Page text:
Whether you’re choosing a pediatrician for your new baby, or switching pediatricians, you’re going to want to choose a pediatrician that is best for your family and lifestyle. In this article, you will find:
- What to look for when choosing a pediatrician
- 25+ questions to ask the pediatrician and the office staff during a meet and greet
- A free printable list of of the questions, so you can take notes during your pediatrician interview!
Note: I realize that most “meet and greets” are now virtual or over the phone, but this list of questions and things to think about are just as important in today’s world!
How to set up a pediatrician while pregnant
Choosing a pediatrician for a baby that is not even here yet might seem like a daunting task. Everyone’s got opinions and suggestions (and no, that doesn’t stop after you have the baby!).
The ONE suggestion I have for you is to do what is right for YOU and your growing family.
To make the process of selecting a pediatrician easier for you, I made a list of questions you might want to ask a pediatrician at a meet and greet.
You might not need to ask every question on this list. But I thought it was worth writing down, just in case there is something on the list that might be important to you that you didn’t think of yet!
Related: Essential Questions to Ask at a Prenatal Appointment
When to start looking for a pediatrician
When in your pregnancy to start looking for a pediatrician really varies by where you are located and how your pregnancy is going. If you have twins or a high-risk pregnancy, you might want to nail down a pediatrician earlier in your pregnancy, in case you go into labor early.
If you live in an area with a shortage of pediatricians, you want to make sure you find one that is accepting new patients and has time to see your baby within a day of when he or she is born. Ask around to see what other parents in your town do, and ask your OBGYN for advice.
We started seriously looking for and interviewing a pediatrician around 7 months, but we knew of few decent pediatricians who would see us just in case our baby came really early.
Keep in mind: You don’t have to find your forever pediatrician right now. Sure, it is great to find someone you trust and love who will get to know your kids as they grow. But remember, a doctor is a service you pay for, just like anything else. If you are not happy with the service – whether it’s after 1 visit or after a few years – it is okay to switch. Keep this in mind to take some of the pressure off finding the right doctor.
Don’t feel weird about interviewing a pediatrician. Don’t feel bad asking them LOTS of questions. They are going to be taking care of your child and making a TON of money from you (or your insurance company) over the next 18 years, so don’t be afraid of taking up 30 minutes of their time to make sure they are the right fit.
Related: Techniques for Coping with Labor Pain
Before your meet and greet
Step 1: Before calling any pediatricians, think about what you want in a pediatrician. Some things to consider:
- Someone who insists on vaccinations or lets you spread out the vaccines based on your preferred schedule?
- One who tries natural remedies instead of prescribing antibiotics every time you come in?
- A male or a female doctor – picture yourself as a 15 year old boy or girl and think about what you would prefer. Someone available at all hours in case of an emergency?
- Someone who will see you quickly instead of having to take a half day off work every time your child has an appointment?
- Someone who is within a 15 minute drive with easy parking? Remember, you might be going to their office several times a week when your kiddo is really sick.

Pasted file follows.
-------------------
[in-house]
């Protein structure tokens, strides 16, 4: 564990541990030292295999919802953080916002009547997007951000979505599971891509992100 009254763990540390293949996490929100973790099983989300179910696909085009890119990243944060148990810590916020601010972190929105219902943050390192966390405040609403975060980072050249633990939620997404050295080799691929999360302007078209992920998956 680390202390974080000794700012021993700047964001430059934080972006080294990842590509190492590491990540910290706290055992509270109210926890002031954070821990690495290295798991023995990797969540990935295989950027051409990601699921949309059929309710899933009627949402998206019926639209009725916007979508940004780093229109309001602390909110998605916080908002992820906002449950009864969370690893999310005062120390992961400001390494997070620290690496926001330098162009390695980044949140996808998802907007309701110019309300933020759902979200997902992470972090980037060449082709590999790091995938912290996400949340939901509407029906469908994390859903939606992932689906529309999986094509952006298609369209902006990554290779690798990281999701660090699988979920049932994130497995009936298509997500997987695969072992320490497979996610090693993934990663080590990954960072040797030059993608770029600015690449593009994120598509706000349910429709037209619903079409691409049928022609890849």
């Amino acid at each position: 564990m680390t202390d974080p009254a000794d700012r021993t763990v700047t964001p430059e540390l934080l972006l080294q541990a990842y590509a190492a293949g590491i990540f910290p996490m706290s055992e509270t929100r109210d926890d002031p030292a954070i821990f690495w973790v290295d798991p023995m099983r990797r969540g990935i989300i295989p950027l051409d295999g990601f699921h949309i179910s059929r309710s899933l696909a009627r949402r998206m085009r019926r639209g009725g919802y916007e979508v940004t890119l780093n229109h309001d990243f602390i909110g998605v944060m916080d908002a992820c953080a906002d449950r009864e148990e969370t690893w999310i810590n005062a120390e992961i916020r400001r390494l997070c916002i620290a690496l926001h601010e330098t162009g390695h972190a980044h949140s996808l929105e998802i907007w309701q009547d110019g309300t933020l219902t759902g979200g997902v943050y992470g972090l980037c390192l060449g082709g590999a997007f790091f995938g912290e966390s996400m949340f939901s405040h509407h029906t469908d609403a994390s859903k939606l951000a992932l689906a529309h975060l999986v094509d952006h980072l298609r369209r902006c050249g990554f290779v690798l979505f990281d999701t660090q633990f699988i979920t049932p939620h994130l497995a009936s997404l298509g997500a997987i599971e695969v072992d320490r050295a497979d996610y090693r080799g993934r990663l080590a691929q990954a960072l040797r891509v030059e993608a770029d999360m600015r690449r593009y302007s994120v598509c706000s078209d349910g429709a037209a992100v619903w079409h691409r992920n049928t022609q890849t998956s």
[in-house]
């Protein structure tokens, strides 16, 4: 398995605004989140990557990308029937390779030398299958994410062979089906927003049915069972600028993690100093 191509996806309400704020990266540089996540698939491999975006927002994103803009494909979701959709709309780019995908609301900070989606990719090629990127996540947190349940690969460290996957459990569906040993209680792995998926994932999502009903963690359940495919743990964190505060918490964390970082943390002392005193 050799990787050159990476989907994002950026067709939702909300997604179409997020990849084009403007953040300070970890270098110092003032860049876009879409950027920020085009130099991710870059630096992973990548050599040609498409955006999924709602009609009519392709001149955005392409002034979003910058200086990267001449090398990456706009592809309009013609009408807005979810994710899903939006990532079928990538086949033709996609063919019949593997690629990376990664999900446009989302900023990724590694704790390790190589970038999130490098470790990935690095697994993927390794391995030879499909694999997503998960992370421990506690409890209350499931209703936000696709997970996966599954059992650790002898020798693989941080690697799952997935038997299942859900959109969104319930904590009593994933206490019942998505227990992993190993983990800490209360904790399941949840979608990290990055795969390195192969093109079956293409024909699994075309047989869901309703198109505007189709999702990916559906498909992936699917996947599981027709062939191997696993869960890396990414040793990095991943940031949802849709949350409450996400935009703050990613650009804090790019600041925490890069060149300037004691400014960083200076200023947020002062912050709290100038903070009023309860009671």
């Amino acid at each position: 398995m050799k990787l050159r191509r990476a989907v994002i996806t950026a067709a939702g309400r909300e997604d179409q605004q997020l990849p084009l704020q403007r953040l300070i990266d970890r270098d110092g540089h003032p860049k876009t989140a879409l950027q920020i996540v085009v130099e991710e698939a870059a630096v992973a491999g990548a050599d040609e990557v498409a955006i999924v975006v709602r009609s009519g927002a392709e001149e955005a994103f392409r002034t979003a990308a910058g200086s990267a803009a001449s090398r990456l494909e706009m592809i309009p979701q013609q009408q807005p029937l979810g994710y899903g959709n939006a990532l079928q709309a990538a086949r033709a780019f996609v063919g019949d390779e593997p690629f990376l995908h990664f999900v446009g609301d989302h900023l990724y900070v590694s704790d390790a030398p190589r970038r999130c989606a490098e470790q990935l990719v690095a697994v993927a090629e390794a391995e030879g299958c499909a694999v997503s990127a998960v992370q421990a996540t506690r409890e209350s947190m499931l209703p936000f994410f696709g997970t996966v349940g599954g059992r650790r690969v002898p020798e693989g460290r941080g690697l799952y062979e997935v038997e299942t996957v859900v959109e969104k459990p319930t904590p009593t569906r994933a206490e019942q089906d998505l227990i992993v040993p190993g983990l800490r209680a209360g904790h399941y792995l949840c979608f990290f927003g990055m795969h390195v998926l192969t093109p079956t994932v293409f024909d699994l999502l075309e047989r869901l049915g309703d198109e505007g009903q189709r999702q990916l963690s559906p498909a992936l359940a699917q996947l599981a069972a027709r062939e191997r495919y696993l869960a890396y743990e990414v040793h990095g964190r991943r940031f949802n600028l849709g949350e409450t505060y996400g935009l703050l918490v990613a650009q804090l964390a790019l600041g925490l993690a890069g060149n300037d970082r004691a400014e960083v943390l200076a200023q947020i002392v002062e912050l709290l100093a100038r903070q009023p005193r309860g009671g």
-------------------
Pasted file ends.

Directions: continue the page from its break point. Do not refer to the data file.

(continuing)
Step 2: Make a list of 3-5 pediatricians you would like to meet. If you have no idea where to start, here are a few suggestions:
- Talk to other parents in your neighborhood
- Ask your OBGYN for recommendations
- Look at your healthcare insurance directory and sort by pediatricians in your area with the best reviews
Step 3: Write down the pediatrician names and contact info. Give them a call and say “I am currently pregnant and I am looking to meet with a few pediatricians. Is it OK to ask you a few questions and schedule a meet and greet with Dr. _____ or another doctor in your practice?”
Hint: How quickly they get back to you and how they treat you on the phone is actually an important sign to pay attention to.
Questions to ask at a pediatrician interview
Let’s start with the basics. Before you even go to meet and greet a pediatrician, call up their office and ask the following questions. This will save you time – you might either decide not to go to this pediatrician practice, or it will save you time when you go in person.
- Double check whether they accept your insurance
- What other insurance do they accept? (In case of a future job change)
- How many pediatricians do they have in their practice? Do you get to choose which pediatrician you make an appointment with?
Office logistics questions to ask
You can ask these questions with the receptionist or your pediatrician. I definitely recommend asking the office staff at least a few questions, so you can tell if they have a helpful, patient vibe, or if they seem to be rushing you.
- What are their office hours? Are they open on weekends? If both parents are working and their jobs are not flexible, an office that is open outside of 9 AM-5 PM is super helpful. Babies tend to get sick at night AND on Sundays when doctors are not working.
- Do they have a 24/7 nurse line? We’ve had to call our pediatrician’s nurse line at all hours of the day with emergency questions, and it was a life saver (literally and figuratively!). When our son was having trouble breathing at 3 AM, the nurse asked me to email her a video of my son breathing and after watching it told me to go to the emergency room because he was in respiratory distress.
- What hospital are they affiliated with? What hospital will they refer you to if your child needs any specialty testing or procedures? Then do some research on that hospital and their pediatrics department and make sure that hospital is in-network for your insurance.
- How long is a typical wait when you show up for your schedule appointment on time? One pediatrician we visited said it was about a 1-2 hour wait in the waiting room, even with an appointment. We did NOT go with that one!!